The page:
Linguistic Conventions of Mathematical Proof Writing at the Undergraduate Level: Mathematicians' and Students' Perspectives

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  • 1 Texas State University
  • 2 Rutgers University

This study examined the genre of undergraduate mathematical proof writing by asking mathematicians and undergraduate students to read 7 partial proofs and identify and discuss uses of mathematical language that were out of the ordinary with respect to what they considered conventional mathematical proof writing. Three main themes emerged: First, mathematicians believed that mathematical language should obey the conventions of academic language, whereas students were either unaware of these conventions or unaware that these conventions applied to proof writing. Second, students did not fully understand the nuances involved in how mathematicians introduce objects in proofs. Third, mathematicians focused on the context of the proof to decide how formal a proof should be, whereas students did not seem to be aware of the importance of this factor.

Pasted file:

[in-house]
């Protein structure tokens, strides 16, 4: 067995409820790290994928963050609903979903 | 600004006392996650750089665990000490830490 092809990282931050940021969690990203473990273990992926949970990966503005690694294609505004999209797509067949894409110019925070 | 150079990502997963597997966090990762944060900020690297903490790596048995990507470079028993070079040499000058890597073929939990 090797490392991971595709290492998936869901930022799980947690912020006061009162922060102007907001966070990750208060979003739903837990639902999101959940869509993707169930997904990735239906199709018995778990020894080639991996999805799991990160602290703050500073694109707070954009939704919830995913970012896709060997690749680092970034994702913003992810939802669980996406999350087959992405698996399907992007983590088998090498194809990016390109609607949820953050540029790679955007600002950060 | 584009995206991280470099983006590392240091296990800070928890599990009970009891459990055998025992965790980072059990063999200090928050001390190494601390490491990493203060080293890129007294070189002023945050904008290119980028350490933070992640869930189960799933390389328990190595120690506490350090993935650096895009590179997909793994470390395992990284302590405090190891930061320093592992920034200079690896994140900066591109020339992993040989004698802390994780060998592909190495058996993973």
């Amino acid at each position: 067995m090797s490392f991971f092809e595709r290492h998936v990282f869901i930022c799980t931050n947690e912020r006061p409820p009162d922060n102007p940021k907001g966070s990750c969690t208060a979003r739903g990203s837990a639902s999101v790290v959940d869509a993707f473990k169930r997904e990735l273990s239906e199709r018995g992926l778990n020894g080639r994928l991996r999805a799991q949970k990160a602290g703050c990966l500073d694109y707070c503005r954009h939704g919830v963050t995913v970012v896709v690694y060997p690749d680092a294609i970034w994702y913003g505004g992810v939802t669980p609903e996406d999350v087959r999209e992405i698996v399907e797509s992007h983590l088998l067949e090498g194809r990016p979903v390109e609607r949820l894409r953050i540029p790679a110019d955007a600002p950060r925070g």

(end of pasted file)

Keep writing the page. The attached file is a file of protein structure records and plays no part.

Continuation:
Contributor Notes

Kristen Lew, Department of Mathematics, Texas State University, 601 University Drive, San Marcos, TX 78666; kristen.lew@txstate.edu

Juan Pablo Mejía-Ramos, Department of Learning and Teaching, Rutgers University, 10 Seminary Place, New Brunswick, NJ 08901, pablo.mejia@gse.rutgers.edu

(Corresponding author is Lew kristen.lew@txstate.edu)(Corresponding author is Mejía-Ramos pablo.mejia@gse.rutgers.edu)
Journal for Research in Mathematics Education

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